Appropriation to support new “Pandemic Prevention Center”
January 19, 2021
Today, the Council introduced a $500,000 special appropriation that I authored to fund ConnectedDMV’s work toward creating a new global Pandemic Prevention Center, supported by the federal government and located here in Montgomery County. I describe the County’s role in making this exciting proposal a reality in greater detail below.
TO: Councilmembers & County Executive Elrich
FROM: Councilmember Hans Riemer
DATE: January 6, 2021
RE: Appropriation to support new “Pandemic Prevention Center”
I propose the Council introduce a special appropriation for $500,000 to the organization ConnectedDMV to help develop and advocate for a new global Pandemic Prevention Center here in Montgomery County.
As one of the world’s biggest BioHealth clusters and home to the NIH and FDA, we are a natural choice to host this critical new agency. We have the opportunity — and we should act now to close the deal.
ConnectedDMV is a regional non-profit organization that has convened a broad group of stakeholders from the public and private sectors across the capital region. They have identified a global Pandemic Prevention Center as a key need to keep the turmoil, loss of life, and economic devastation we have suffered at the hands of COVID from ever happening again.
Among other initiatives, the Prevention Center would initially develop and maintain a stockpile of monoclonal antibodies that the US Government could rapidly deploy against future pandemics.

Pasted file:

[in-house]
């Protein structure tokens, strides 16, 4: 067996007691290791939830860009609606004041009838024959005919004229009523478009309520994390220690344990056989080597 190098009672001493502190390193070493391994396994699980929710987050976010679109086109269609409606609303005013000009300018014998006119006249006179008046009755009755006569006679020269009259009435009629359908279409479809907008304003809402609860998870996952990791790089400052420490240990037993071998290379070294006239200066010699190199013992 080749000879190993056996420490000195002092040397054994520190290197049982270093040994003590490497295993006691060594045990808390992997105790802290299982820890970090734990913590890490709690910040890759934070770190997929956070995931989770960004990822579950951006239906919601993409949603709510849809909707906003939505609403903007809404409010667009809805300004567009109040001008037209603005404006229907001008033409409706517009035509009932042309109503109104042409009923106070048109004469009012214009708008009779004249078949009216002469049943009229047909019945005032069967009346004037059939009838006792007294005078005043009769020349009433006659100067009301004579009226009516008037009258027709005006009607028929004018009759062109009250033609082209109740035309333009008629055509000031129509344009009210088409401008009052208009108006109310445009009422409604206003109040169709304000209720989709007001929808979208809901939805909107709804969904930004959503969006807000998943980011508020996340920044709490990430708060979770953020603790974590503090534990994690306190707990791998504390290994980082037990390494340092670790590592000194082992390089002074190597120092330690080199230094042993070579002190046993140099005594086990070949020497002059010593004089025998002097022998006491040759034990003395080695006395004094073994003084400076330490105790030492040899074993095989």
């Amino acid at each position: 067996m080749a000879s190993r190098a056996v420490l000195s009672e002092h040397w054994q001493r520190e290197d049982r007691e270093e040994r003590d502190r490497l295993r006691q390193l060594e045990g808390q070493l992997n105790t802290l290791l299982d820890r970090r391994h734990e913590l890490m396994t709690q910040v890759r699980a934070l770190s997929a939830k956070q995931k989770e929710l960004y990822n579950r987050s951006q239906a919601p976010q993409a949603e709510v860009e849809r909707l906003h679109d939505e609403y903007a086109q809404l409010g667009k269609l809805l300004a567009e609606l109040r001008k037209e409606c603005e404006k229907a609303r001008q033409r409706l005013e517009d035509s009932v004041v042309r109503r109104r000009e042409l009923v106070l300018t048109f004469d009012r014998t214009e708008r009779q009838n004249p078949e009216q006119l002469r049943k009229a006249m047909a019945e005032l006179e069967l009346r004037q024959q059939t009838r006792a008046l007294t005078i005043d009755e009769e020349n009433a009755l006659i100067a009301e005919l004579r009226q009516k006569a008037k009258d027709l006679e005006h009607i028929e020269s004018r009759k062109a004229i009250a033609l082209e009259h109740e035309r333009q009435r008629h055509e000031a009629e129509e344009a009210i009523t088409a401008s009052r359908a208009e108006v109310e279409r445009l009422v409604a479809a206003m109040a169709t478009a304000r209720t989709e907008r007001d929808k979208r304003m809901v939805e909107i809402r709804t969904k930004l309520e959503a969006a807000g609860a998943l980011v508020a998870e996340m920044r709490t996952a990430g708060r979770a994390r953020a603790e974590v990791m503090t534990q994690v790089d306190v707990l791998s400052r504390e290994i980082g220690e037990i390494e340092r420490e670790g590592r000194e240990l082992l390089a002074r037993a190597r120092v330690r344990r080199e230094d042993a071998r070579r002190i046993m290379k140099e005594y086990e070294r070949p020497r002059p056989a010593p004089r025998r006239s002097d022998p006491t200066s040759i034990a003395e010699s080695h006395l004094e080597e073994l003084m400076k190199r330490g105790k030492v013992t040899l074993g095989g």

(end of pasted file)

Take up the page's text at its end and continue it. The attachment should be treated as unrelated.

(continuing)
To hear more about ConnectedDMV’s vision, you could listen to this podcast interview of ConnectedDMV CEO, Stu Solomon conducted by BioHealth Innovation CEO Rich Bendis. Mr. Bendis is playing a leadership role in the early stages of conceptualizing this center.
The Washington Post covered the launch of ConnectedDMV.
This multi-billion dollar federal investment would be great for America, and hosting it here in Montgomery County would further secure our status as home to the world’s leading pandemic response institutes and top medical scientists – the place where breakthroughs happen.
ConnectedDMV has outlined a budget of about $2.5 million for the initial planning and staffing phases, and a budget of $2 billion to create the stockpile of 100 antibodies, much of which will be federally funded. The concept of the antibody stockpile is to identify the top 100 known pathogens that could cause the next pandemic, and then take antibodies through clinical trials and put the effective antibodies into storage for rapid deployment in the future.
While this process is only just beginning and there is a long road ahead, a modest investment by Montgomery County would cement Montgomery County as the consensus location for a federal Pandemic Center, allow ConnectedDMV to accelerate its work, and help ensure it can be a high priority for the incoming Biden administration.
This will also build on one of the key initiatives I have been working on as Chair of the PHED committee: to build programs that seek to leverage our Federal research institutes.